The Republic of Kenya is known as the Cradle of Humanity due to its rich abundance of human fossils, which include some of the earliest instances of Homo erectus. When future anthropologists excavate in a few centuries, fossils and artifacts from the 21st century will help them understand why Kenyans spent so much time at the mall. Although Nairobi still has a long way to go before it reaches megacity status, this has not stopped developers of upscale shopping centers from laying the foundations of a burgeoning culture of consumerism. In 2016, the opening of the Two Rivers Mall in the Ruaka district sent a strong signal to all African nations: Kenya is the new African queen of shopping centers.
Two Rivers is currently the biggest indoor shopping arena in East Africa. The second and third biggest malls are also in this city, but Two Rivers has clearly won the 2016 battle of the Kenyan malls. This shopping structure occupies 700,000 square feet and is anchored by a Carrefour store that would be the envy of quite a few European cities. In the near future, upmarket stores such as Eugen Klein and Flormar will compete against a dolphinarium that will be installed so that shoppers can enjoy watching cetaceans that would prefer to be swimming off the Shimoni coast.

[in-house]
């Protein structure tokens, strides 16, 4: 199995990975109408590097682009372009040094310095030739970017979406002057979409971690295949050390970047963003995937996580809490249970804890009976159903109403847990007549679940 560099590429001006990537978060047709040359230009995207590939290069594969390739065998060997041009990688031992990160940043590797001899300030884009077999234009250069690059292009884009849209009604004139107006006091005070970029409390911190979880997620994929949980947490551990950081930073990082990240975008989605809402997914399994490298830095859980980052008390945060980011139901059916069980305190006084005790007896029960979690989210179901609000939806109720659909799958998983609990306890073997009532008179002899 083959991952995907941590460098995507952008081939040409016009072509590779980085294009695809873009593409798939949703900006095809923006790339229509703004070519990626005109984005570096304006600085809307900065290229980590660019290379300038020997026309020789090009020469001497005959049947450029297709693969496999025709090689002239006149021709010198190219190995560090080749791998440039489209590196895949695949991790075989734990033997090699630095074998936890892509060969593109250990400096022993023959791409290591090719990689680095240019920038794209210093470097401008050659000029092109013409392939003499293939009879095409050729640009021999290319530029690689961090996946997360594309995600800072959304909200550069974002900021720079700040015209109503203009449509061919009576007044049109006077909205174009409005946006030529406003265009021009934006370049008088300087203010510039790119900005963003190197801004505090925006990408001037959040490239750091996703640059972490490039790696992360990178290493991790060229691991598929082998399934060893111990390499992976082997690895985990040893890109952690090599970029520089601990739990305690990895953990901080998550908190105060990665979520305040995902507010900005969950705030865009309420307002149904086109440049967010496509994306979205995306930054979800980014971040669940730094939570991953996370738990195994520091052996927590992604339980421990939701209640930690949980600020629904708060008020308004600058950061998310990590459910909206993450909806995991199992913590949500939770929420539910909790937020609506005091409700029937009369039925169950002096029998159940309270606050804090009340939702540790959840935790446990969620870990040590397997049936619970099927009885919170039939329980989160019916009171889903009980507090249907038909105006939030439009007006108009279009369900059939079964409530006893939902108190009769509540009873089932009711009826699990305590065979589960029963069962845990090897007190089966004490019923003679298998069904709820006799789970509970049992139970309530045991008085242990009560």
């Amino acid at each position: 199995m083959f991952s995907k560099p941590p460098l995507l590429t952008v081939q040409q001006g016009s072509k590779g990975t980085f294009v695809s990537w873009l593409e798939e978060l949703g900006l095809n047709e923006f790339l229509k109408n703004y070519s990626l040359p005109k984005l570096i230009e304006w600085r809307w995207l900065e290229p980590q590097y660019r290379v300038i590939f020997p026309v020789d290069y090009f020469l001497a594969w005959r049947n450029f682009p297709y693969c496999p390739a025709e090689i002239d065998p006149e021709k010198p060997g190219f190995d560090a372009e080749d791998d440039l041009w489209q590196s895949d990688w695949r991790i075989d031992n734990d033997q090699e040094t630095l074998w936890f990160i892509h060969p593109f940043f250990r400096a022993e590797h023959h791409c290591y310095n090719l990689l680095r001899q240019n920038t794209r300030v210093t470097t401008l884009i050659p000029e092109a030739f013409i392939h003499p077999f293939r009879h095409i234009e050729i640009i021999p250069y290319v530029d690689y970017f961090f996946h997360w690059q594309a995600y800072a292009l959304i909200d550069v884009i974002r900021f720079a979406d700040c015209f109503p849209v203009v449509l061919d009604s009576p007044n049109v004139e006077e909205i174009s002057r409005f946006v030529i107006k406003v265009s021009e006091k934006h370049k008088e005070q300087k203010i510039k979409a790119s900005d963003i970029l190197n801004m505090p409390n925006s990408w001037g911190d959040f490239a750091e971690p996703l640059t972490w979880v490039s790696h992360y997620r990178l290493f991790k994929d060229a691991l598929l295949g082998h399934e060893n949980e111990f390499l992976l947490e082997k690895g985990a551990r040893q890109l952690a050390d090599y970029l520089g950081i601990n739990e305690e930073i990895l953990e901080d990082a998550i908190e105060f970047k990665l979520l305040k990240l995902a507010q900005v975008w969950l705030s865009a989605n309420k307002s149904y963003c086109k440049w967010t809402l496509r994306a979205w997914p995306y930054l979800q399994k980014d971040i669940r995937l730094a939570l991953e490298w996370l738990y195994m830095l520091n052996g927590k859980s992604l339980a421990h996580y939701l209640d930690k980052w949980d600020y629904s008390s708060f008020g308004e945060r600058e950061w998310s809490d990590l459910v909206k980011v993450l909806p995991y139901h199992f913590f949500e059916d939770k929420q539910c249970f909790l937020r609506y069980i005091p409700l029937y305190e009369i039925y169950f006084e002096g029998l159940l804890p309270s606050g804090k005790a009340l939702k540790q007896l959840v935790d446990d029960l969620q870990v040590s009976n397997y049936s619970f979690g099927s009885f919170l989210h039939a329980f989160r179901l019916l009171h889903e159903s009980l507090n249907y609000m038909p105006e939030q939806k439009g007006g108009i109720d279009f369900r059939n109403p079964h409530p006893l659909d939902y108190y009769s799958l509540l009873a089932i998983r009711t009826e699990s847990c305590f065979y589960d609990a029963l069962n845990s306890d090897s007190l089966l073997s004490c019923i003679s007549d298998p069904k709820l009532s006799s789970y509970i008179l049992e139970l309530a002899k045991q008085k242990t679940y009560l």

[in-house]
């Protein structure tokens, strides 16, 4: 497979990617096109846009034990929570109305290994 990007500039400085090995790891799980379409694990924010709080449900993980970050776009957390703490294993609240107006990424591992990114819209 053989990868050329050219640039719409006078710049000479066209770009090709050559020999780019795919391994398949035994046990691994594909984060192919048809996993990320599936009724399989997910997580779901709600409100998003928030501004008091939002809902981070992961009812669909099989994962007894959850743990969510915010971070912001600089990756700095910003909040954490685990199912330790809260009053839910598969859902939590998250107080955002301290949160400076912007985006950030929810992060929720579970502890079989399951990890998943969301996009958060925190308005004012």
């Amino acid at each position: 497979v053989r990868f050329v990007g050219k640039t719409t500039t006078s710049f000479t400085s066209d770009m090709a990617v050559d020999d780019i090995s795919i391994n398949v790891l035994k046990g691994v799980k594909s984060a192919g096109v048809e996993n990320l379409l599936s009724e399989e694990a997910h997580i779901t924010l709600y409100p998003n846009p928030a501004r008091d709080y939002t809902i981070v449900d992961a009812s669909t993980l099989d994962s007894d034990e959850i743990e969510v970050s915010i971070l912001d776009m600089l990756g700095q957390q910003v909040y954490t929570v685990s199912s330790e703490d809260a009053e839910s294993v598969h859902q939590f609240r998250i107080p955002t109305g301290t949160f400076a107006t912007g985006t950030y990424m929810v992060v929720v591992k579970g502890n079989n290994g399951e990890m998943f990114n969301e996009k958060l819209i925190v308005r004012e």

While Two Rivers may have won the 2016 battle of the Kenyan malls, the war is not over. The Waterfront, a smaller but more princely project, will open its doors to shoppers in May 2017. Thika Road, a major thoroughfare that runs across 46 kilometers of the capital city, already has malls at every six kilometers. Commercial real estate developers think that the building frenzy of malls in Nairobi has yet to reach a saturation point. There are some ghost malls in terms of low traffic from shoppers, but occupancy rates are around 80 percent. The middle class population of Kenya is growing, but the tenants at these new shopping emporiums may have to adjust their offerings and prices down the line.
According to reports in local news media outlets, mall culture is already taking hold in Nairobi with younger people using the shopping centers as meeting spots and families saving up shillings so that they can share a meal at the food courts. Hawkers are setting up shop outside of the malls and being chased away by security guards. Such is the smell of consumerism in the morning; to capitalists, it smells like victory.